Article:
Then it was that President Roosevelt appeared upon the scene and invited the contending parties to a conference. He did this with the explicit statement that he was concerned only for the third party -the general public; that he took no part in the controversy as advocate either of employer or employed, of capitalist or laborer; that he took part solely as an informal representative of the great public, on whom the most disastrous effects of the strike were about to fall. The reluctant acceptance of his interference by the operators, the appointment of the Commission, the return of the miners to work, based upon the agreement by both sides that the decision of the Commission should be accepted; the decision of the Commission and its acceptance alike by miners, operators, and the general public, emphasize the fact that there is a third party. It is a National recognition of the truth that there are other rights besides individual property rights; that no man may use his property to the injury of the community, or refuse to use it if that refusal involves serious and widespread injury to the community; that private rights, so called, are subject to the superior right of the public to have its interests promoted, its welfare regarded, its rights respected.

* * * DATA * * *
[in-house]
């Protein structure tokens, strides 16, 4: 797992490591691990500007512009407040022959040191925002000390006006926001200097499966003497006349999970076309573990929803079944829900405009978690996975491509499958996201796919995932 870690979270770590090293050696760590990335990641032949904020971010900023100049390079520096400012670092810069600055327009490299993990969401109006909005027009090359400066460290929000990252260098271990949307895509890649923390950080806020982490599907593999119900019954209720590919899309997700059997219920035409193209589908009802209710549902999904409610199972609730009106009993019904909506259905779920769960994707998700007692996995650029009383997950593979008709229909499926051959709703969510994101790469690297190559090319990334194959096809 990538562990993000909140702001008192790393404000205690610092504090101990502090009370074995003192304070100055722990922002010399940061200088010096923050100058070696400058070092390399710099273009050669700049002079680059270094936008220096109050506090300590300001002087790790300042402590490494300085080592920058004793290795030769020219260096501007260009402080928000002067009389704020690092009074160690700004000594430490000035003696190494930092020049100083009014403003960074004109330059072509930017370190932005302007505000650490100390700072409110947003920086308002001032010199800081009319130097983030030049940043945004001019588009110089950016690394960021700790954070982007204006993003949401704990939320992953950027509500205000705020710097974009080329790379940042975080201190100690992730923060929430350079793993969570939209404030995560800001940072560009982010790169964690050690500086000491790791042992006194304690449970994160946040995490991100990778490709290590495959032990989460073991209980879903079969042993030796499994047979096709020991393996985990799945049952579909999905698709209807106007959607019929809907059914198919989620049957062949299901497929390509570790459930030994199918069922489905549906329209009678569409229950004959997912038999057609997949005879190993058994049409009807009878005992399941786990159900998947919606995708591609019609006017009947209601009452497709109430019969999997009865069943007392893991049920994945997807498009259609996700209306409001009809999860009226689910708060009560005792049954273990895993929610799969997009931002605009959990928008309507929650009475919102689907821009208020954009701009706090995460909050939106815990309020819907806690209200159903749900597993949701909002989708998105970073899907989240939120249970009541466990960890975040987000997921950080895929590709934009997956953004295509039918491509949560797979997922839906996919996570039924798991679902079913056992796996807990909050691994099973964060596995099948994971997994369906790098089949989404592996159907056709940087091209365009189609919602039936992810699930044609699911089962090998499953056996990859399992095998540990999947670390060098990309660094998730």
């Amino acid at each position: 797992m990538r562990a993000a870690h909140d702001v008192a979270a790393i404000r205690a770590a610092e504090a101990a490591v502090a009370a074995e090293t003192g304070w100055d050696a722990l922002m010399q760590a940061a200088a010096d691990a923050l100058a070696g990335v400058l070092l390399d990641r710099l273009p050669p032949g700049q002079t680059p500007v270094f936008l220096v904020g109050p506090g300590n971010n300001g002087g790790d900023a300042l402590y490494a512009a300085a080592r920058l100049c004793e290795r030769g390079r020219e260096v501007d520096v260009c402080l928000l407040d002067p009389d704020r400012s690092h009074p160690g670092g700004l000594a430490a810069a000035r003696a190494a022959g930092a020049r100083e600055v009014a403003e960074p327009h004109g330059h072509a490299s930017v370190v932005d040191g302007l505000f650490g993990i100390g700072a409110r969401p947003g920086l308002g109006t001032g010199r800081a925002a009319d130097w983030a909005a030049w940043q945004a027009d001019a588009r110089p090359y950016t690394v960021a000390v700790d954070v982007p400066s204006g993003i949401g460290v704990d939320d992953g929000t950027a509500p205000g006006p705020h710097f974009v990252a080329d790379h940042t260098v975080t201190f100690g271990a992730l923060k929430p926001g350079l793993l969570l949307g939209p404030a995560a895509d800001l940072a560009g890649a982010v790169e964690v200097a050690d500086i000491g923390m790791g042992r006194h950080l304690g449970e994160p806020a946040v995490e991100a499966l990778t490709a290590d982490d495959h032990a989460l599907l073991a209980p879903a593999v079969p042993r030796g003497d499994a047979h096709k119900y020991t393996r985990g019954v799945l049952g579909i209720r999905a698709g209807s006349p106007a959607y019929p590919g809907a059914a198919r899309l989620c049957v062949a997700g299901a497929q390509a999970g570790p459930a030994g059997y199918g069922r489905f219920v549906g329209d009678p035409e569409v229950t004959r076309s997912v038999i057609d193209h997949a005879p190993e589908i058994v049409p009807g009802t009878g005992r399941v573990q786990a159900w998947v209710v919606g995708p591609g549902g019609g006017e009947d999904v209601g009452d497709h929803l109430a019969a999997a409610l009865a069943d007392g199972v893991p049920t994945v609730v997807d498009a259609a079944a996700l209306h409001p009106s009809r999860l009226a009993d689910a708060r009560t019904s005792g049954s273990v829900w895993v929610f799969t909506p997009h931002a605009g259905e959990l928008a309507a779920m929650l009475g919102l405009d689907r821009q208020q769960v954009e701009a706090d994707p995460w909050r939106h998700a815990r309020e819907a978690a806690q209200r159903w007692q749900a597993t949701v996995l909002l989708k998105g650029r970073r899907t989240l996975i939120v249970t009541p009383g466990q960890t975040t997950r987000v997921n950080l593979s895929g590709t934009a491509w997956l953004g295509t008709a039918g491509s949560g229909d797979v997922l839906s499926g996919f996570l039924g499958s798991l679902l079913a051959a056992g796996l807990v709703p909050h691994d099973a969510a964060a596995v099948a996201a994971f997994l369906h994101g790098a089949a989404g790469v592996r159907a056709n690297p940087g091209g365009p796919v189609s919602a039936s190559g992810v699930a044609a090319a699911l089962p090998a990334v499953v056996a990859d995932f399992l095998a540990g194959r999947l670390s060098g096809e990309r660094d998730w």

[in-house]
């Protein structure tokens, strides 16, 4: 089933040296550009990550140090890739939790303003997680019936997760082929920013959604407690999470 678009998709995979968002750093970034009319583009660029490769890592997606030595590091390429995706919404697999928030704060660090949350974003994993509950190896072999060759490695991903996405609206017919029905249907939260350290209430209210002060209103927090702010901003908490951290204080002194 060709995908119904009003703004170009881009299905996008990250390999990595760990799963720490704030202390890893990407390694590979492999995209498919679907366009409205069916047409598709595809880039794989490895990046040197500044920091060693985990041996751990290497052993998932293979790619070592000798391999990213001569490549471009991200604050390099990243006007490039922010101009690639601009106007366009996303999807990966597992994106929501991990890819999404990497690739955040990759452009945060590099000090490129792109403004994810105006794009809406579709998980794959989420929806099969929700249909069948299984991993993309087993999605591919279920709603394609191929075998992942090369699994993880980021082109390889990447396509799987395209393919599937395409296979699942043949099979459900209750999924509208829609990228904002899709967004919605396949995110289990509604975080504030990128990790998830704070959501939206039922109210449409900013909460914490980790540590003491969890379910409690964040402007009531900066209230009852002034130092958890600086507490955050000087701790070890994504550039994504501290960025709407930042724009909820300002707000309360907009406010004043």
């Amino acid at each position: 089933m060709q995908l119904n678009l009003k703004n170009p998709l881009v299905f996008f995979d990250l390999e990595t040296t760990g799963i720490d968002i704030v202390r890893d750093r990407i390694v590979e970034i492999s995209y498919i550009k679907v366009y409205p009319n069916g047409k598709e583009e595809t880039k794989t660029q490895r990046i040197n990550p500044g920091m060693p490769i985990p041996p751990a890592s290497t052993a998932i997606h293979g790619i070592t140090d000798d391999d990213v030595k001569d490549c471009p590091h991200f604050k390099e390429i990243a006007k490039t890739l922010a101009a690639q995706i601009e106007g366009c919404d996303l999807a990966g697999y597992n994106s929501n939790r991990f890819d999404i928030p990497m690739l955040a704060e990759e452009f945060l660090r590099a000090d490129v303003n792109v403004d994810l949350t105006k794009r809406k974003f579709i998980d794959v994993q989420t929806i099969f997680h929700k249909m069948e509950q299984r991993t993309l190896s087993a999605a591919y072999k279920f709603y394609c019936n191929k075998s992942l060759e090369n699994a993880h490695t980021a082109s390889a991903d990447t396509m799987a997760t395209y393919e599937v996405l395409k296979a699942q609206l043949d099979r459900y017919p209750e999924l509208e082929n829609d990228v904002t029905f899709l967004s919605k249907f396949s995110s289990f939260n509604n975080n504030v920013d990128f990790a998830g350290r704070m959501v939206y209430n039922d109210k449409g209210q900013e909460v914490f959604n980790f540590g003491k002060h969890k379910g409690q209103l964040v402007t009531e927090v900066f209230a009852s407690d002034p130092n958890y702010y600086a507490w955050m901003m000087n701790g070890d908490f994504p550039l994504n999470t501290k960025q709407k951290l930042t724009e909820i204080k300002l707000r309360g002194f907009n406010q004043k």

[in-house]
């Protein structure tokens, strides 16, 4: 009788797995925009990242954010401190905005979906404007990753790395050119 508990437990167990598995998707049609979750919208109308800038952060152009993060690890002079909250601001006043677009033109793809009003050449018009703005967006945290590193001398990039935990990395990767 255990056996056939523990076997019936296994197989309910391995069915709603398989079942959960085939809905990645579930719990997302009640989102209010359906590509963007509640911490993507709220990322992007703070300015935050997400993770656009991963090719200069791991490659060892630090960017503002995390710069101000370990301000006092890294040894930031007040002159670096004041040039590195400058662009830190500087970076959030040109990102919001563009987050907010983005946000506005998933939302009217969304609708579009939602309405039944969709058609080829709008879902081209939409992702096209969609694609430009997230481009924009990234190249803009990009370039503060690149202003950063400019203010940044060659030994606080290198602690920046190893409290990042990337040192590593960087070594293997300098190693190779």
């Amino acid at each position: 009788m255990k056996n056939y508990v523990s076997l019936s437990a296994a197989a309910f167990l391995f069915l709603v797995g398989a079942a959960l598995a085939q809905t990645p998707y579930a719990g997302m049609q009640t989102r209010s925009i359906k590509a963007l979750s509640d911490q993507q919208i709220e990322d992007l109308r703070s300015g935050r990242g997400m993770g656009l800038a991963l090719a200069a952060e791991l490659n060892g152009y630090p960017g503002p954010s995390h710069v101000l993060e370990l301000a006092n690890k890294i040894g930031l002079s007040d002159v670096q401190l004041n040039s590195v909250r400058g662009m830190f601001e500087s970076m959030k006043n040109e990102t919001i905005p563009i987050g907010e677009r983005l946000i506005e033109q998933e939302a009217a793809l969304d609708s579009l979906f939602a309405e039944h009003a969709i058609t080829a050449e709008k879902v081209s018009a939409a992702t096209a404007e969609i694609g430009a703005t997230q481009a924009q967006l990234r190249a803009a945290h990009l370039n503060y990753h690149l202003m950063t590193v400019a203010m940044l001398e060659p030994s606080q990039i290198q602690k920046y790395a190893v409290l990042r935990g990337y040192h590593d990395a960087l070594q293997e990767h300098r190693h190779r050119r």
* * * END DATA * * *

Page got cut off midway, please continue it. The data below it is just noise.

There is nothing absolutely novel in this doctrine; there is only a novel illustration and application of it. Health boards which forbid private owners to pollute private streams in such a way as to promote disease, legislation forbidding child labor, regulating woman's labor, prescribing conditions in mines and factories, railroad commissions exercising supervisory power over great railroad corporations in their management of State and National highways, tenement-house laws determining the conditions under which landlords may build and tenants may occupy houses in the great cities, are all
illustrations of the same fundamental principle; but in this case that principle has been reasserted and carried a little further. The mine-owners may not do what they please with their mines. They may not quarrel with their workingmen and leave the community to freeze. Their right to own and operate the mines is a right conferred by society, and it must be exercised subject to the superior right of society to regulate the methods of operation, if it becomes necessary for the welfare of the community.